|Lecturers:||Gerhard Schmidt and Thorben Kaak|
|Target group:||Students in electrical engineering and computer engineering|
|Prerequisites:||Skills in C programming language (for the DSS part), basic MATLAB knowledge (for the LNT part), diverse coding skills (for the ICT part)|
If you want to sign up for this laboratory, you need to register with the following information in the registration form
Please note, that the registration period starts the 12.03.2018 at 11:00 am and ends the 26.03.2018 at 12:00 am. All applications before and after this registration period, will not be taken into account.
Registration will be possible within the before mentioned time under the following subsite - Lab Registration.
Requirements, rules and commitments depend on the chosen topic and will be announced at the preliminary meeting (attendance is mandatory).
Attendance at all of the final presentations is mandatory as well to pass the lab.
|Contents:||See the detailed introduction of the topics below.|
ICT.1: Colour Shift Keying (1 group of 3 students, Prof. Dr.-Ing. P.A. Hoeher)
Concerning Visible Light Communications (VLC), many different modulations schemes are possible. When using RGB LEDs, one possibility is Colour Shift Keying (CSK), where the data is modulated by varying the intensity of the three different colours red, green, and blue.
In this lab CSK should be evaluated in theory and also in an experimental setup. For the latter part programming skills in C (Arduino) and Python are necessary. In the 802.7.15 IEEE VLC standard, there is a specific implementation of CSK, which may be used as reference.
ICT.2: MIMO Magnetic Induction Communication (1 group of 3 students, Prof. Dr.-Ing. P.A. Hoeher)
Magnetic induction (MI) communication is receiving significant interest for RF-challenging environments. Especially the underwater communication is a current research topic.
Existing techniques that are based on acoustic or optical waves still have difficulties in establishing reliable and low latency wireless underwater links with reasonable bandwidth and communication range. Furthermore, the acoustic communication has a bad impact on sea life.
The magnetic induction communication is a promising solution due to its advantages in low propagation delay and less susceptibility to surrounding environments. To broaden the bandwidth spectrum of the magnetic induction communication the multiple-input multiple-output approach can be adapted.
In this project, an experimental setup for MIMO magnetic induction communication should be designed and built up by the students. In several experimental studies the performance of MIMO processing for magnetic induction communication should be investigated.
NT.1: Optical Duobinary Transmission (1 group of 2 students, Prof. Dr.-Ing. S. Pachnicke)
By using duobinary transmission, the signal bandwidth, compared to conventional binary modulation, can be reduced by about one half. Additionally, the signal has a higher dispersion tolerance and still can be received with a simple direct detection receiver.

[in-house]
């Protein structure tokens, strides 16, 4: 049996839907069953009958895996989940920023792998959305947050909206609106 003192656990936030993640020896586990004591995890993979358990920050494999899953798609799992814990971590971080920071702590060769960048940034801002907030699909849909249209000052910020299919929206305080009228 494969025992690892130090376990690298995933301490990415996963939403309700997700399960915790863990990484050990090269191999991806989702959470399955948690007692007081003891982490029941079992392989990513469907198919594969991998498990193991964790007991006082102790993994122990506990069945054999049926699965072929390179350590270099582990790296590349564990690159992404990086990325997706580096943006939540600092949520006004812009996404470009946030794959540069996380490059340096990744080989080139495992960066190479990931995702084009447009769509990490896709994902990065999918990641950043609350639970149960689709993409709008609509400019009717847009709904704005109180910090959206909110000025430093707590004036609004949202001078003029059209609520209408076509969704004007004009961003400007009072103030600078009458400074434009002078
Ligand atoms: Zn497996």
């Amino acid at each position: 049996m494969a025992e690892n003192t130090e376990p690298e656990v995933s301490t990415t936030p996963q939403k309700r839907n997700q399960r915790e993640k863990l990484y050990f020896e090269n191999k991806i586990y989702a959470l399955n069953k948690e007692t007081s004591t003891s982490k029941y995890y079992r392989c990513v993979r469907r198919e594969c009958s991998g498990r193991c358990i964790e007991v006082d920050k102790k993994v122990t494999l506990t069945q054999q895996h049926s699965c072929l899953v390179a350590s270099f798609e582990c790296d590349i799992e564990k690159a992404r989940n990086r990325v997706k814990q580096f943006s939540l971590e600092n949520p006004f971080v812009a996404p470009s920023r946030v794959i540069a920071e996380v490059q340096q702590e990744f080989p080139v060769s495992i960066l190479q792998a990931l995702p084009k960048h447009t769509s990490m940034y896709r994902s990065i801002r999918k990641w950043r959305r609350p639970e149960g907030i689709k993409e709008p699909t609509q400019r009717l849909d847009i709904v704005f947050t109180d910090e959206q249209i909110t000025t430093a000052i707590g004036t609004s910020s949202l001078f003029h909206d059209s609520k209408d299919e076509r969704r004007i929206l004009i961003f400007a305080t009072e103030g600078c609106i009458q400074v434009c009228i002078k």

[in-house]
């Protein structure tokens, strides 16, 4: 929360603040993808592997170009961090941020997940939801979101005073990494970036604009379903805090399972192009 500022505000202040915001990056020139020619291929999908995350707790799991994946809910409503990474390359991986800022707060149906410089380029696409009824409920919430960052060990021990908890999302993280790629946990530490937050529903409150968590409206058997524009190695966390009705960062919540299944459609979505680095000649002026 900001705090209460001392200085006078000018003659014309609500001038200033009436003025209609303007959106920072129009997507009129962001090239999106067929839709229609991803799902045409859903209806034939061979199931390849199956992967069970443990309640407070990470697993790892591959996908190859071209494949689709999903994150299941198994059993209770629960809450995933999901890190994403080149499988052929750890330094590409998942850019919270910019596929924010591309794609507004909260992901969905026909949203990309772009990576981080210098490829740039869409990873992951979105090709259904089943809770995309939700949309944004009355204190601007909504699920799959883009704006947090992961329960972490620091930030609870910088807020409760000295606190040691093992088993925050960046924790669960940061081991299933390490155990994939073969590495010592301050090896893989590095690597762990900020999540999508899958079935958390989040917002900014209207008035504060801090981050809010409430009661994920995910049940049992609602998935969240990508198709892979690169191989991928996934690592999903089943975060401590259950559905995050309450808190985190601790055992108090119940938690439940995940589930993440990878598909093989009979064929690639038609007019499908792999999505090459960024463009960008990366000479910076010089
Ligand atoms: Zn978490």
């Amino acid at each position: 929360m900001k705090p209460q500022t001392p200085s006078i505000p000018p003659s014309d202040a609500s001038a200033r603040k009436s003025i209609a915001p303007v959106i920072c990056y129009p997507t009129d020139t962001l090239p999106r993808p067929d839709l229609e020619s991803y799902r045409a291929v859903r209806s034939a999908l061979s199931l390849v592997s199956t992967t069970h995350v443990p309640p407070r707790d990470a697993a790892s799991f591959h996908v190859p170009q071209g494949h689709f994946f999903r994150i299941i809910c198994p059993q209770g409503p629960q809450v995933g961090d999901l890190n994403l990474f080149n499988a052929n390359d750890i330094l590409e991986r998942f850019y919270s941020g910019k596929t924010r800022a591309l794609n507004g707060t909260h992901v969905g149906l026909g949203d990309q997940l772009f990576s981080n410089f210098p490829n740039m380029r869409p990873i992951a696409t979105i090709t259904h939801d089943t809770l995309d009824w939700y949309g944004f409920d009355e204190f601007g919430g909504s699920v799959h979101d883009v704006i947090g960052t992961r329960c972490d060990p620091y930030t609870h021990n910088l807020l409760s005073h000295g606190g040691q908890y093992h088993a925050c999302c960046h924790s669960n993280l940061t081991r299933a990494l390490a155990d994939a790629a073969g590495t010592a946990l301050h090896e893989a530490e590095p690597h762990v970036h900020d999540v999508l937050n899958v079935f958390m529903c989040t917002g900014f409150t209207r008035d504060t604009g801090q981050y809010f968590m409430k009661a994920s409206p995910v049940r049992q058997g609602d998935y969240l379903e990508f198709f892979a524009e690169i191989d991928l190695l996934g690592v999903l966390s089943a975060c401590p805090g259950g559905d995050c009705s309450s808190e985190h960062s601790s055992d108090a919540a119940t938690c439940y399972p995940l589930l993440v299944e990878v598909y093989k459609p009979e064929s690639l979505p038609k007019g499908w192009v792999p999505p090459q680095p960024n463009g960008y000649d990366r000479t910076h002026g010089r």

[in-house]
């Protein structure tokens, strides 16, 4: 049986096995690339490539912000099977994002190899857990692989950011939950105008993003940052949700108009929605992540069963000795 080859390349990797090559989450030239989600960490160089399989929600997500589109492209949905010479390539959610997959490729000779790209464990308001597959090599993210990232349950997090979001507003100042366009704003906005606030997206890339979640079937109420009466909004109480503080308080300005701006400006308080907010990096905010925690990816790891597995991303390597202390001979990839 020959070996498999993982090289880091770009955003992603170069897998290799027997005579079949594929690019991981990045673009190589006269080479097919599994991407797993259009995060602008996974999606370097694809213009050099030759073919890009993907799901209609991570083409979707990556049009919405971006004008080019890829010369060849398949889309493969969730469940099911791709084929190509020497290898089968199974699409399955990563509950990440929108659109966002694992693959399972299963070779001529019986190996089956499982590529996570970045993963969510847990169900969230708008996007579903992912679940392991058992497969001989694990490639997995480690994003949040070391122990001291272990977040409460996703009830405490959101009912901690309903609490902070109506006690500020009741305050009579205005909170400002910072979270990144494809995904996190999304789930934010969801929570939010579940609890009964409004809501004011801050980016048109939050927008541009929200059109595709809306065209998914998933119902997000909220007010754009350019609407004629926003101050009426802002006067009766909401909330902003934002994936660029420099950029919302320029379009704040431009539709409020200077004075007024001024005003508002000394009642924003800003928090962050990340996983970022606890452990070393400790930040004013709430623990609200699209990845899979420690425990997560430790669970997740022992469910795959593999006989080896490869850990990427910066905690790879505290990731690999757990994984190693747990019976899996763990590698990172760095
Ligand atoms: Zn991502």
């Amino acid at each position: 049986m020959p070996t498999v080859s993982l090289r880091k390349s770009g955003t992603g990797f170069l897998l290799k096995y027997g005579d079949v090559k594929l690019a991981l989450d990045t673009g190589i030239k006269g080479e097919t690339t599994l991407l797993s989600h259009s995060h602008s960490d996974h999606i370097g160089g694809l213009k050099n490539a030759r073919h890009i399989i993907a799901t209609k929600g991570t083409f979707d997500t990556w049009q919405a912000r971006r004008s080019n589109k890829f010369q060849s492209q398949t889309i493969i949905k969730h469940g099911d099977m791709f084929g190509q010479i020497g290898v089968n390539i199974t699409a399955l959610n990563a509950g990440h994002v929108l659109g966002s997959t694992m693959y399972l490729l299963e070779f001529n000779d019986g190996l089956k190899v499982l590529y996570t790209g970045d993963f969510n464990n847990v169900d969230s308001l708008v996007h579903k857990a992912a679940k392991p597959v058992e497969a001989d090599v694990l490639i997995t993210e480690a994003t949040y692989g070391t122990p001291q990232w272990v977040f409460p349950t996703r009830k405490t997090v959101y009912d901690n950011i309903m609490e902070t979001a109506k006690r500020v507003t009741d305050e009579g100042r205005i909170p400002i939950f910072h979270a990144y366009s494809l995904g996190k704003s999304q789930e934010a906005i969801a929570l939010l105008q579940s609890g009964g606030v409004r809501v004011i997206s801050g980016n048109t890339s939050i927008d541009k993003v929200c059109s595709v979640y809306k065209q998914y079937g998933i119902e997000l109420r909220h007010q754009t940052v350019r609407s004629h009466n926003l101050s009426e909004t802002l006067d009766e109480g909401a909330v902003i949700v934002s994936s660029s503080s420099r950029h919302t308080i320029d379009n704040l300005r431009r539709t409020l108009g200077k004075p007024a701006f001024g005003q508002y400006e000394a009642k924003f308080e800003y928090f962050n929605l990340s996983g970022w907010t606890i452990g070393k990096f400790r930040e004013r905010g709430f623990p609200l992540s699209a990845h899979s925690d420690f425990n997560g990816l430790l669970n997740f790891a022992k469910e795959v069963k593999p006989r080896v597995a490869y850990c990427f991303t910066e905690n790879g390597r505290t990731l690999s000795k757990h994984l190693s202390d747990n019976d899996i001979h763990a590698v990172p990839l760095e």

In this lab, the existing digital signal processing should be extended for duobinary transmission (precoding, encoding) and a simulative comparison to on-off keying should be done, followed by an experimental implementation.
NT.2: Optical Circuit Switching (1 group of 2 students, Prof. Dr.-Ing. S. Pachnicke)
Modern digital networks, and particularly data center networks, use electronic packet switching as a main technique for data transmission among multiple source-destination nodes (generally within the same network). Since optical fiber links are currently becoming the preferred transmission medium due to the much larger bandwidth compared to copper cables, data center networks often find themselves in the state where data streams are transmitted optically, but switched and processed electronically. This functional difference results in a constant optical-electrical-optical conversion at each switching point, which implies high operational costs and additional delays. As a result, the migration of data switching into the optical domain (the so-called optical circuit switching (OCS)) has been developed. The main drawback in this case though, is the relatively large switching time, and the capacity of supporting one optical stream (from one source) per port at a time.
The main purpose of this project is to analyze different architectural paradigms specific to OCS technology, and develop a control mechanism enabling simultaneous, multiple optical streams switching through the same OCS interface.
DSS.1-3: Real-Time Audio Processing (3 groups of 3 students, Prof. Dr.-Ing. G. Schmidt)
In this project, students are going to implement a speech enhancement system in the Kiel Real-Time Audio Toolkit (KiRAT). Algorithms within this framework are to be programmed in C language, the graphical user interface is written in C++ using the QT framework. Thus, it is expected that the participants have programming skills in C/C++. There will be up to three groups of three students that will create their own speech enhancement systems. Each group will specialize on one of the following algorithmic components:
- Analysis and synthesis filterbanks,
- Noise estimation, and
- Noise reduction.
Schedule of talks
Attendance during all presentations is mandatory to pass the lab.
The schedule can be found below:
|13.07 2018||Group||Topic||Lecturer(s)||Talk duration